Project:Calendar/How to schedule an event

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This page is outdated. Google+ does not exist anymore; individuals have other responsibilites; Project:Calendar is unused these days. Do not rely on information being up to date here.

Here are instructions and general best practices for organizing successful community meetings and events.

General Event Suggestions[edit]

For events of all types, here are a few suggestions to help schedule a successful event.

1. Pick a topic

This can be difficult to figure out, especially around technical topics. "Is this interesting to others?" can be difficult to discern. If you would like some help in getting feedback on an idea, please contact Technical Collaboration. We can help provide a friendly and informal alternative perspective on your topic.

2. Promote outside the normal channels

Event hosts are always encouraged to promote their event with the traditional wiki methods, but don't just leave it at that. Many people use tools outside of talk pages and IRC to discover and learn. Look to external channels, such as local meet-ups, social media, and related events, to encourage participation.

3. Follow up after the event

Following through after an event can be just as important as proper preparation. After the event, be sure your videos are uploaded and slides are available. If you're using the MediaWiki YouTube channel Chris Koerner can help trimming any unwanted footage (like setup) from the beginning or end. If your video contains multiple topics, think about adding timestamps in the description or even consider breaking up the video into separate, section-specific videos.

Once published, videos can enhance documentation. Add links on wiki pages, such as in “See Also” where relevant. When adding video to YouTube, and especially Commons, be sure to categorize the video appropriate for easier discovery.

Additional Suggestions[edit]

  1. Want to host a videoconference? Send an email request to Quim Gil, Guillaume Paumier, and Rachel Farrand. They will schedule a Hangout-on-air connected to the MediaWiki Google+ page. Your recording will also be saved to the MediaWiki YouTube account.
  2. If you have an idea for a tech talk or meet-up, the WMF offices are available to host the event in the evening. Please add your ideas at the bottom of this page and email Rachel Farrand and Quim Gil.
  3. Upload any free materials used in presentations to Wikimedia Commons. Categorize them properly under e.g. Category:Wikimedia_presentations. Provide a link in your communications.
  4. Contact Rachel Farrand for help publicizing your event. See also Promotion.
  5. If you are running your event with help from WMF please show up 30 min in advance of your meeting to make sure everything works.
    1. If you are going to share your screen, increase the font size of your browser or terminal.
  6. Link your entry in the calendar to the video, IRC log, or blog post of the event.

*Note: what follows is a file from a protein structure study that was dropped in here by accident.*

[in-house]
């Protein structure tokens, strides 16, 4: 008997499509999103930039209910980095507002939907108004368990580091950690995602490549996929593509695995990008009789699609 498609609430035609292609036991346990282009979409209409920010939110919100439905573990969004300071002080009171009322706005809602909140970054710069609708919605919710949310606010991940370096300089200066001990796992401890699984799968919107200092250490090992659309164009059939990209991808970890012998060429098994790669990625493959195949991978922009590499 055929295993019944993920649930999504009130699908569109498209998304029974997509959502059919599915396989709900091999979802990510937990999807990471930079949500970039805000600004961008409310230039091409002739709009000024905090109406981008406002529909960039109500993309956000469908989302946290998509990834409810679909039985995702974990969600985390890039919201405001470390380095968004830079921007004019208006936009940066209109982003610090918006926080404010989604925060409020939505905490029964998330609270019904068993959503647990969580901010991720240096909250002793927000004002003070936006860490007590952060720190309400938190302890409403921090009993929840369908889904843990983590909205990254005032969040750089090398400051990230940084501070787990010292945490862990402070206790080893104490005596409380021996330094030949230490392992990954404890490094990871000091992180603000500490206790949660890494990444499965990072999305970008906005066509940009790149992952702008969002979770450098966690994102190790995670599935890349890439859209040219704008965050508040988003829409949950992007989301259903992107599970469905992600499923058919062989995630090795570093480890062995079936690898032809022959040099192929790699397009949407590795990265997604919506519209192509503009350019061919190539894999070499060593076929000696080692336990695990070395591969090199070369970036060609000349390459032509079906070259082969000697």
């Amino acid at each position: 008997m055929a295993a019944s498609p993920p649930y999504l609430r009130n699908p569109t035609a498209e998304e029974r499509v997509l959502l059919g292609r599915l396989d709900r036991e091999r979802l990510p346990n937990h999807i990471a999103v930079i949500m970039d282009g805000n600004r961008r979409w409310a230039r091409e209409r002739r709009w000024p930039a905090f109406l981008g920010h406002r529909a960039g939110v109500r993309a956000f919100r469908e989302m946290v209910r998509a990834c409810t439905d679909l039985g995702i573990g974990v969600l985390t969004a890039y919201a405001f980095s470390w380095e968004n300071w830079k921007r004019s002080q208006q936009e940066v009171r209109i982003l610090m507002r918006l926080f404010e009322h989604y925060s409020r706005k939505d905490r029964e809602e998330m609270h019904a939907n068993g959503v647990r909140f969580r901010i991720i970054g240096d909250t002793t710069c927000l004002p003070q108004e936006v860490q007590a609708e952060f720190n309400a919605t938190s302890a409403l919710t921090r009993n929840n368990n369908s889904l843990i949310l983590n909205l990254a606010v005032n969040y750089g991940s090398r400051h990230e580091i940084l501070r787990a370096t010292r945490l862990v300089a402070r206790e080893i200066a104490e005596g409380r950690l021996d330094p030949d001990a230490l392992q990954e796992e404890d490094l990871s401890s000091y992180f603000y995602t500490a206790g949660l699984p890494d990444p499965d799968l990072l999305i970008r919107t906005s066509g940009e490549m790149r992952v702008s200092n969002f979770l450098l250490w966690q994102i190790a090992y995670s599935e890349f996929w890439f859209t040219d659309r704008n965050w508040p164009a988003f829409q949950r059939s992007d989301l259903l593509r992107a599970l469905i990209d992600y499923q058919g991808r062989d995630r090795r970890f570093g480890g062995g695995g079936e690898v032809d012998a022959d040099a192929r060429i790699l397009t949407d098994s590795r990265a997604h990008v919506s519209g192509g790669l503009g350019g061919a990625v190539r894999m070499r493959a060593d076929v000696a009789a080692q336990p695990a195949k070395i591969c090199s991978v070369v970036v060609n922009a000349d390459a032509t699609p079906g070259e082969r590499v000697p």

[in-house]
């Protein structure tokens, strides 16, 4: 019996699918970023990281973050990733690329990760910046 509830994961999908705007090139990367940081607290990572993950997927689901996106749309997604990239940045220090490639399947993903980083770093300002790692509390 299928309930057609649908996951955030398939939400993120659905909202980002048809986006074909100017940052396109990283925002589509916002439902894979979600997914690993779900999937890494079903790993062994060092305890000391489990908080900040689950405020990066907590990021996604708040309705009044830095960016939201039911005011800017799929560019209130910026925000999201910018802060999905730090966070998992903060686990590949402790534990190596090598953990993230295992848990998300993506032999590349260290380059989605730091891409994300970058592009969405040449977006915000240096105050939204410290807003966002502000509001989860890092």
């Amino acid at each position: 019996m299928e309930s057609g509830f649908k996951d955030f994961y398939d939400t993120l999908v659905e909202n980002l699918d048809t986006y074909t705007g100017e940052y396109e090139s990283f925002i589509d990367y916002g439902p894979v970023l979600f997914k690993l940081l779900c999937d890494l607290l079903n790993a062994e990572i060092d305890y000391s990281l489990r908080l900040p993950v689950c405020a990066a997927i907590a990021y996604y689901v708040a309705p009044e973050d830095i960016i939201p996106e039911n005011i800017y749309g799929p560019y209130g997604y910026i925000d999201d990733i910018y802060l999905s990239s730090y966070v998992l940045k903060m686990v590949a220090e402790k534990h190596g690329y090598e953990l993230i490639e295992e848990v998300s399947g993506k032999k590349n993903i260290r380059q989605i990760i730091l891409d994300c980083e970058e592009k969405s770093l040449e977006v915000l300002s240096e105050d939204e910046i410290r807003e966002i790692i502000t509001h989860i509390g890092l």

7. For specific types of events see Specific Events for more detail.

After the event[edit]

  1. Upload any free materials used in presentations to Wikimedia Commons. Categorize them properly under e.g. Category:Wikimedia_presentations.
  2. Follow through on any action items or off-line discussions that were brought up during your event.
  3. Thank those who attended your event. This can be with a note on their talk page, a barnstar, or a private message.
    1. Remind people who attended of the next meeting (if reoccurring) or of other related events in the near future.
  4. Ask participants for feedback or suggestions. This can help make future events more successful.

Promotion[edit]

Once the event is prepared and scheduled, community outreach and promotion are important for success. Event hosts are encouraged to consider all of the possible venues described below.

For one-time events, promotion is important for a well-attended event. Hosts have one chance to promote the event before it happens. For reoccurring events, it's also important to continuously promote and remind people to attend. People get busy and can easily forget a frequent event.

It is recommended that hosts consider promotion not at as a one-time event, but something that is continuous. Letting potential audiences know of your event, and reminding them as the event approaches will lead to better attendance.

  • Rachel Farrand and Chris Koerner can distribute the announcement through Tech News. Send them your short text, URLs, and optional free image.
  • If you would like your event publicized on MediaWiki social media channels, contact Rachel Farrand and Chris Koerner. Send them your short text, URLs, and optional free image.
  • Wikimedia Foundation staff can also create an invitation in the Wikimedia Foundation Engineering calendar (visible to employees only) and send an invitation to the engineering-l mailing list, which most WMF engineers subscribe to.
  • Rachel Farrand generally sends an announcement to wikitech-l mailing list, otherwise the speaker is in charge of sending announcements on wiki pages, mailing lists, and other channels of your choice.
  • After the event or meeting, consider writing a post for the Wikimedia blog.

Specific events[edit]

There are many larger events scheduled throughout the year. Be sure to add new events to the existing list.

RFC discussions[edit]

  • As part of the Requests For Comment process, create a Phabricator ticket, and when you think it's ready for discussion add a comment requesting discussion.
  • The Architecture committee determines the agenda for an IRC office hour for RFC discussion.
  • An Architecture committee member sends announcement to wikitech-l/development mailing lists.
  • Add meeting to Project:Calendar.
  • Reserve the #wikimedia-office connect IRC channel during meeting time, see m:IRC office hours.
    • People use m:Meetbot during the discussion on IRC to organize the RFC discussion.
  • After the IRC discussion add a link to Meetbot's summary (example) in the RFC's Phabricator task, and optionally the RFC's page on mediawiki.org (in the {{RFC}} extrastatus parameter).


Tech talks[edit]

Tech talks are presentations for members of community that create better understanding about technical topics related to Wikimedia projects. Tech talks are usually under an hour in length and focus on a specific technical topic.

Tech talks come in a variety of formats.

Wikimedia monthly technical talks[edit]

Wikimedia Monthly Technical Talk(30 min - 1 hour): These talks occur monthly (depending on speaker availability). They are scheduled in coordination with Wikimedia hosts and A/V staff. Wikimedia Technical talks usually take place live, are recorded and posted publicly. The talks can also be recorded ahead of time to accommodate speaker availability.

Wikimedia Monthly Tech Talks usually include a live question and answer period. However, speakers can arrange to collect questions and post answers at a later time.

Wikimedia Monthly Tech Talks are open to all members of the technical community. Speakers can be staff or volunteer contributors.

Recorded technical talks and videos[edit]

(Any length -- though a shorter format works well for these). These talks and videos are recorded for broadcast over the MediaWiki Youtube channel and can cover a wide range of technical topics.